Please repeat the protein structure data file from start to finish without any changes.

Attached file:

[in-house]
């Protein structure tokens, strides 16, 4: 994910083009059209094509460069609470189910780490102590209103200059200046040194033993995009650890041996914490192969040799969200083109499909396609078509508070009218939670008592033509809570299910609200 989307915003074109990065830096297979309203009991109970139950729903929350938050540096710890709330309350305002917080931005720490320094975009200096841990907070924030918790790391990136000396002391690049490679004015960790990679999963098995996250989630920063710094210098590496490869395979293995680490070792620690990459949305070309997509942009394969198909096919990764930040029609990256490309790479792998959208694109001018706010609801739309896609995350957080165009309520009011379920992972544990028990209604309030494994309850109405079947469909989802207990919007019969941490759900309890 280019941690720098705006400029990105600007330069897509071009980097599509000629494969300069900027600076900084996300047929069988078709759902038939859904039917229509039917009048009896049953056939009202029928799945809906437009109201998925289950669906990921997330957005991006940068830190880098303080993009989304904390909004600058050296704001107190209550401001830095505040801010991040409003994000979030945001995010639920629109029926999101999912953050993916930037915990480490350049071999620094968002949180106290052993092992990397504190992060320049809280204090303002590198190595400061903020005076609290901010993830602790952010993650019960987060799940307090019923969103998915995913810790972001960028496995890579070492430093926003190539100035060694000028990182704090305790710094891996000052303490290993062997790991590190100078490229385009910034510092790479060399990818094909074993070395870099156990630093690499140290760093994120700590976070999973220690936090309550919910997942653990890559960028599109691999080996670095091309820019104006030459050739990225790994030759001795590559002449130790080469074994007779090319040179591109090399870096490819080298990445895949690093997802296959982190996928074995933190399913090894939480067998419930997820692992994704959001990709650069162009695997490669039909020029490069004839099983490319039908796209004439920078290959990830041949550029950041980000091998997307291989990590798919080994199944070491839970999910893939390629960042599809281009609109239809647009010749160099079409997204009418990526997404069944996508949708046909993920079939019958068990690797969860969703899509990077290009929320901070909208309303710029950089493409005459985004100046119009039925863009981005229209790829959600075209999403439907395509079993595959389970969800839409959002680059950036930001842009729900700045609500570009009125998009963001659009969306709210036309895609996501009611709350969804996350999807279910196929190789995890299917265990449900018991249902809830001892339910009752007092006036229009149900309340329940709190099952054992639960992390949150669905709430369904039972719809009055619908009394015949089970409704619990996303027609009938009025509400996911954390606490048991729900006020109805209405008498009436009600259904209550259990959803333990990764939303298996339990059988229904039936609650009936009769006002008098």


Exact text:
[in-house]
């Protein structure tokens, strides 16, 4: 994910083009059209094509460069609470189910780490102590209103200059200046040194033993995009650890041996914490192969040799969200083109499909396609078509508070009218939670008592033509809570299910609200 989307915003074109990065830096297979309203009991109970139950729903929350938050540096710890709330309350305002917080931005720490320094975009200096841990907070924030918790790391990136000396002391690049490679004015960790990679999963098995996250989630920063710094210098590496490869395979293995680490070792620690990459949305070309997509942009394969198909096919990764930040029609990256490309790479792998959208694109001018706010609801739309896609995350957080165009309520009011379920992972544990028990209604309030494994309850109405079947469909989802207990919007019969941490759900309890 280019941690720098705006400029990105600007330069897509071009980097599509000629494969300069900027600076900084996300047929069988078709759902038939859904039917229509039917009048009896049953056939009202029928799945809906437009109201998925289950669906990921997330957005991006940068830190880098303080993009989304904390909004600058050296704001107190209550401001830095505040801010991040409003994000979030945001995010639920629109029926999101999912953050993916930037915990480490350049071999620094968002949180106290052993092992990397504190992060320049809280204090303002590198190595400061903020005076609290901010993830602790952010993650019960987060799940307090019923969103998915995913810790972001960028496995890579070492430093926003190539100035060694000028990182704090305790710094891996000052303490290993062997790991590190100078490229385009910034510092790479060399990818094909074993070395870099156990630093690499140290760093994120700590976070999973220690936090309550919910997942653990890559960028599109691999080996670095091309820019104006030459050739990225790994030759001795590559002449130790080469074994007779090319040179591109090399870096490819080298990445895949690093997802296959982190996928074995933190399913090894939480067998419930997820692992994704959001990709650069162009695997490669039909020029490069004839099983490319039908796209004439920078290959990830041949550029950041980000091998997307291989990590798919080994199944070491839970999910893939390629960042599809281009609109239809647009010749160099079409997204009418990526997404069944996508949708046909993920079939019958068990690797969860969703899509990077290009929320901070909208309303710029950089493409005459985004100046119009039925863009981005229209790829959600075209999403439907395509079993595959389970969800839409959002680059950036930001842009729900700045609500570009009125998009963001659009969306709210036309895609996501009611709350969804996350999807279910196929190789995890299917265990449900018991249902809830001892339910009752007092006036229009149900309340329940709190099952054992639960992390949150669905709430369904039972719809009055619908009394015949089970409704619990996303027609009938009025509400996911954390606490048991729900006020109805209405008498009436009600259904209550259990959803333990990764939303298996339990059988229904039936609650009936009769006002008098």